But the opportunities missed by the Clinton and Bush administrations were of a different order, and occurred in different contexts. Clinton and his top aides are depicted as having been alert to the al-Qaeda threat—if erratic in their attention to it—particularly after the simultaneous bombings of two American embassies in East Africa in 1998, which were quickly traced to bin Laden. In the weeks leading up to the millennium, the Clinton White House counterterrorism team met daily. But Clinton took only hesitant actions against al-Qaeda—for example, bombing a suspected bin Laden camp in Afghanistan but missing him—and he or his advisers turned down other schemes to bomb, kidnap, or kill bin Laden, for fear of causing “collateral damage,” or failing and leaving themselves open to criticism, even ridicule. The Pentagon was hesitant about taking military action. Clinton, as we know, was not much of a risk-taker when it came to government action. He told the commission that he didn’t alert the public to the danger posed by bin Laden because he didn’t want to build him up—and also that he didn’t take more aggressive action against Afghanistan because there was no public support for it.

The commission suggests that the thinking of the incoming Bush officials was frozen in the cold war, and that they viewed the al-Qaeda threat in connection with nations. Thus consideration of the problem of al-Qaeda was submerged—and delayed—in a months-long study of policy toward Afghanistan and Pakistan. Moreover, the Bush administration was fiercely determined to do everything it possibly could differently from the Clinton administration.


As presented by the commission, the evidence of signals missed by the Bush administration is more startling than we had known. To take one example,a memorandum written in July 2001 to headquarters by an FBI agent in Phoenix, Arizona, specifically warned of the “‘possibility of a coordinated effort by Usama bin Laden’ to send students to the United States to attend civil aviation schools.”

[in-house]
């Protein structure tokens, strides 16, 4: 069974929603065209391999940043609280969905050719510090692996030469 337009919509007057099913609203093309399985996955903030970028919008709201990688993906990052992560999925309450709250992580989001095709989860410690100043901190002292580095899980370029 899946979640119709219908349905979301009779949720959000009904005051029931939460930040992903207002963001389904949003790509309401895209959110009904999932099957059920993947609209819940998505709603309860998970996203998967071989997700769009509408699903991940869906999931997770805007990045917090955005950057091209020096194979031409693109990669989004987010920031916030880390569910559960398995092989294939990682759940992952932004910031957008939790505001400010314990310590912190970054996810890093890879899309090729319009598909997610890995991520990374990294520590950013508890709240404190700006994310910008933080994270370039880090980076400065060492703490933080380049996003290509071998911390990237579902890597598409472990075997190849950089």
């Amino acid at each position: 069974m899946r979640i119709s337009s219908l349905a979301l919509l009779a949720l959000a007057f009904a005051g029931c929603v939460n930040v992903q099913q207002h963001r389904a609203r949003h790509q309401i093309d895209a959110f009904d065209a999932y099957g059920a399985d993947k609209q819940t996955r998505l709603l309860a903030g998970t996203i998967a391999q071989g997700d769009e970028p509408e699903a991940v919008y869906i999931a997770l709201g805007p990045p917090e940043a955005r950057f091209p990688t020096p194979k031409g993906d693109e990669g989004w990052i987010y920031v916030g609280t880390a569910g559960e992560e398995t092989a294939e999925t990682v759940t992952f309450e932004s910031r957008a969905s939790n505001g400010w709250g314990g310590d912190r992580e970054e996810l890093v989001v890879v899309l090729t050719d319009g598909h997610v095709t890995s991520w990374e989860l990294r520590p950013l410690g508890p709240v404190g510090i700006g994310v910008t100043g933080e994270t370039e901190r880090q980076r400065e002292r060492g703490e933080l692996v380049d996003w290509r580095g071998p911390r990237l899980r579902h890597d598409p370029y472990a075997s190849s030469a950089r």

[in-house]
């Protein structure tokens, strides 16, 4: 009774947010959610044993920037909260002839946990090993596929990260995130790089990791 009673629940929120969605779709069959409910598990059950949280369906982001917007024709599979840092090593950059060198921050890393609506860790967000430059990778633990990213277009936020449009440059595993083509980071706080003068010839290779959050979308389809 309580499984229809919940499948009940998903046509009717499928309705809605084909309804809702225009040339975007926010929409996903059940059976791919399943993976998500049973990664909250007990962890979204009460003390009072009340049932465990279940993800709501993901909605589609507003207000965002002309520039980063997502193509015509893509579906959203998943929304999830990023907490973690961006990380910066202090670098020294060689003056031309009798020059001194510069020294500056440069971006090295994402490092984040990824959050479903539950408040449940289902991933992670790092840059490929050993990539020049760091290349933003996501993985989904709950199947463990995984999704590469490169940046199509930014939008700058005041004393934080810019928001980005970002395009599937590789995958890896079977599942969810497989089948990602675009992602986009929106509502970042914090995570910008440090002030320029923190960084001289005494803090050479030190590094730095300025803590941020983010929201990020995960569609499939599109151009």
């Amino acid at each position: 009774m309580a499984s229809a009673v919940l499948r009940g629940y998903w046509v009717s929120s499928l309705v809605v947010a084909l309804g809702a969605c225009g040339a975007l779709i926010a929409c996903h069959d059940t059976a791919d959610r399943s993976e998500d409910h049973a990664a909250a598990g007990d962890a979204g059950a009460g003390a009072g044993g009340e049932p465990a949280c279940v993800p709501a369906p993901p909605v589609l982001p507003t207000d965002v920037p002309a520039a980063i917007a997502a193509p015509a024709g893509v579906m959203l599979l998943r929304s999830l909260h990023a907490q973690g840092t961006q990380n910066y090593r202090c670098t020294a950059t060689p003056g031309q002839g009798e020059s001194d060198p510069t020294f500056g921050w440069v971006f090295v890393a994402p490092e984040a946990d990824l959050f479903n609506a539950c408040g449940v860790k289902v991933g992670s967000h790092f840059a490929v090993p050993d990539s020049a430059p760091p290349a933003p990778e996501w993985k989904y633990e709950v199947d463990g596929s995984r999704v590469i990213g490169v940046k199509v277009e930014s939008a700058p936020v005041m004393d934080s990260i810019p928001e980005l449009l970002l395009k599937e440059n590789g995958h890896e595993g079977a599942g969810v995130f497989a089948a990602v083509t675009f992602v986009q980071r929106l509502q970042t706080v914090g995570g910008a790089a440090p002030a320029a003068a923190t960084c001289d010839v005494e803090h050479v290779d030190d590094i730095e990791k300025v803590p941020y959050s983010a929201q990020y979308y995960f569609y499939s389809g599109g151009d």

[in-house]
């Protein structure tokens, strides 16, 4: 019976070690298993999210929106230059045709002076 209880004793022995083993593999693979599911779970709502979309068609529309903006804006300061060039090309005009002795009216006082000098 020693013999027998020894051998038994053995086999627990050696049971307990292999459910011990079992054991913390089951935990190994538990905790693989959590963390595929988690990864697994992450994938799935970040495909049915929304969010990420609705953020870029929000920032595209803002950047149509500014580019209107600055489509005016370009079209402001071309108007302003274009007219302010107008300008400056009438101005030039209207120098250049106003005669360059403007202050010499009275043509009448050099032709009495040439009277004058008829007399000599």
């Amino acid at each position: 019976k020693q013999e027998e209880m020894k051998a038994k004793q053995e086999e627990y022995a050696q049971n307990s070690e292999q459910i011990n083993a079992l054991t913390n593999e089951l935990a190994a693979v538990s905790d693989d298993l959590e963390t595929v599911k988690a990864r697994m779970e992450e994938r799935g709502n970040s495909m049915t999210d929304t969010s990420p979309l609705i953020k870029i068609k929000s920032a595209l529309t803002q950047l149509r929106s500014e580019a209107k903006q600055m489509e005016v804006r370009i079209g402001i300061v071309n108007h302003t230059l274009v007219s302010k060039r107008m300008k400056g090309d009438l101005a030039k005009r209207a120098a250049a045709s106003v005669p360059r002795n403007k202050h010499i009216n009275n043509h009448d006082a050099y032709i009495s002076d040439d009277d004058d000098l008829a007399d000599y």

Though Bush administration officials said after the fact that no one could have imagined that terrorists would use planes to fly into buildings, the report shows that there had been warnings of attacks very much along those lines before September 11—including information from an informant in East Asia of the possibility of al-Qaeda’s hijacking planes, filling them with explosives, and using them to crash into US cities. Richard Clarke had worried about this very possibility in connection with the Atlanta Olympics in 1996. In the commission’s words, the “possibility” of this sort of terrorist attack “was imaginable, and imagined.”

The most arresting document is the Presidential Daily Brief of August 6, 2001, which, until it was finally made public, had been described by the White House as “historical in nature.” A single question by Ben-Veniste to Condoleezza Rice, asking her to state the title of the PDB, exposed that fiction. The title was “bin Laden Determined to Strike in US.” That the commission was able to see the President’s daily briefings by the CIA during the Clinton and Bush administrations at all was unprecedented. They could only do so, however, under strict rules set by the administration: only two commissioners were allowed to read the PDBs, and—for reasons that later became clear—they were forbidden to copy down their titles.

After the September 11 attacks, administration officials claimed that the information they’d received wasn’t specific enough for them to act on it. But it was much more specific than they suggested. The government even received evidence in July 2001 that an al-Qaeda attack had been put off for two months but hadn’t been abandoned. And the August 6 PDB itself was far more detailed than the administration admitted. It cited evidence, including reports in the press as well as clandestine information, that bin Laden had “wanted to conduct terrorist attacks in the US” since 1997; that al-Qaeda members had lived in or traveled to the United States for years, “and the group apparently maintains a support structure that could aid attacks”; that FBI information “indicates patterns of suspicious activity in this country consistent with preparations for hijacking or other types of attacks, including recent surveillance of federal buildings in New York.” It cited a call to the US embassy in the United Arab Emirates in May 2001, “saying that a group of bin Laden supporters was in the US planning attacks with explosives.” It said that the FBI had seventy “bin Laden–related” investigations underway. The President told the commission that he’d found this last point “heartening.” Others might have been alarmed. (The commission concluded that the FBI had exaggerated the extent of its investigations.)